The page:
Archive | hyptertext RSS feed for this section

Hyper text MindMap Update

Maury Brown's MindMap for Theories of Network

Updates to Mindmap, 3/2/14. To see the full MindMap, click here: http://popplet.com/app/#/1573054

This week I added a few nodes for Hypertext theory (saving all of LaTour for next week). I focused on the attributes of Hypertext: temporary narratives called together by the interaction of user and media; a conflation of reader/writer; a bringing together of items under the agency of a reader/writer/user who has an exigence and will make rhetorical choices about how to navigate through the given content (genres?)

My MindMap itself is a good example of hypertext in that it moves across two-dimensional plane of the map as a visualization of the ideas I have had as a reader/writer, mapped over time and space, within the limits of the interface, and presented through it. You, as reader/writer, can visit my map and move through it at your discretion and order, choosing to click on links given to other sites or multimedia items as you like. Not everyone will interact with the text the same way, and that is simultaneously powerful and frightening, as the author/owner loses the ability to control how the information is presented and the reader/user may build new knowledge that is alternately or simultaneously empowering and disorienting. Conclusions drawn may be different from those intended and communication may break down. New ideas and innovations may be produced as well, leading to new texts.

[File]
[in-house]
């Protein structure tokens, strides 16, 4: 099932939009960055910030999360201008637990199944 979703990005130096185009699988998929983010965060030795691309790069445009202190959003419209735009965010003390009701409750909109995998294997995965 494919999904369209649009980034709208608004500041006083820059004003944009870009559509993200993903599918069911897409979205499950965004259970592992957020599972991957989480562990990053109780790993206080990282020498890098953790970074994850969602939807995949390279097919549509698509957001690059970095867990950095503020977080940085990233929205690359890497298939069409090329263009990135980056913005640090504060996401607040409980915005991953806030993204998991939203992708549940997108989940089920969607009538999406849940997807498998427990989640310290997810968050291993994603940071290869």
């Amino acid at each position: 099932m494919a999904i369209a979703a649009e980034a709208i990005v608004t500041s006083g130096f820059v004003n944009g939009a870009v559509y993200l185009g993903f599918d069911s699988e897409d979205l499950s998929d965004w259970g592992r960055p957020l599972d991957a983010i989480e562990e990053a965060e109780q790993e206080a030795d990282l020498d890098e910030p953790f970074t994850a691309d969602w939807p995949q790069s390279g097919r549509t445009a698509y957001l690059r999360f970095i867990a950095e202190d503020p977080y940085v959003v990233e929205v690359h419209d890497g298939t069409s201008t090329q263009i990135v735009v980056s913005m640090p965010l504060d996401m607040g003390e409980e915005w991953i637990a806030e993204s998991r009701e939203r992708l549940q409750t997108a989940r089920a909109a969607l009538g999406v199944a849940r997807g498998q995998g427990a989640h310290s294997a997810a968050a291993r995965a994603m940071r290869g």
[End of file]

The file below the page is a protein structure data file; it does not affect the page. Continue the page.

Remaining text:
I turned the Popples red like Foucault on my map, as both are thematically talking about unities/disunities; the coming together of words and participants to create something that then dissolves. Both also are talking about an archaeologist or curator who makes (rhetorical) decisions.

I also connected it to the Social Action node that I had added with Spinuzzi. Johnson-Eiola remarks that all decisions and texts are politically motivated and that the affordances and constraints of a given technology and utterance can be both empowering and disempowering simultaneously. Who benefits, how and why, and whether that should merely be noted or manipulated are all questions to ask. I also connect Hypertext to Biesecker, as I see it as playing out some of the same approaches to the rhetorical situation as she describes.

I do not connect it to genre theory at this time. I am not of the opinion that hypertext is a genre. I believe it is a medium to display genres and move among and between them.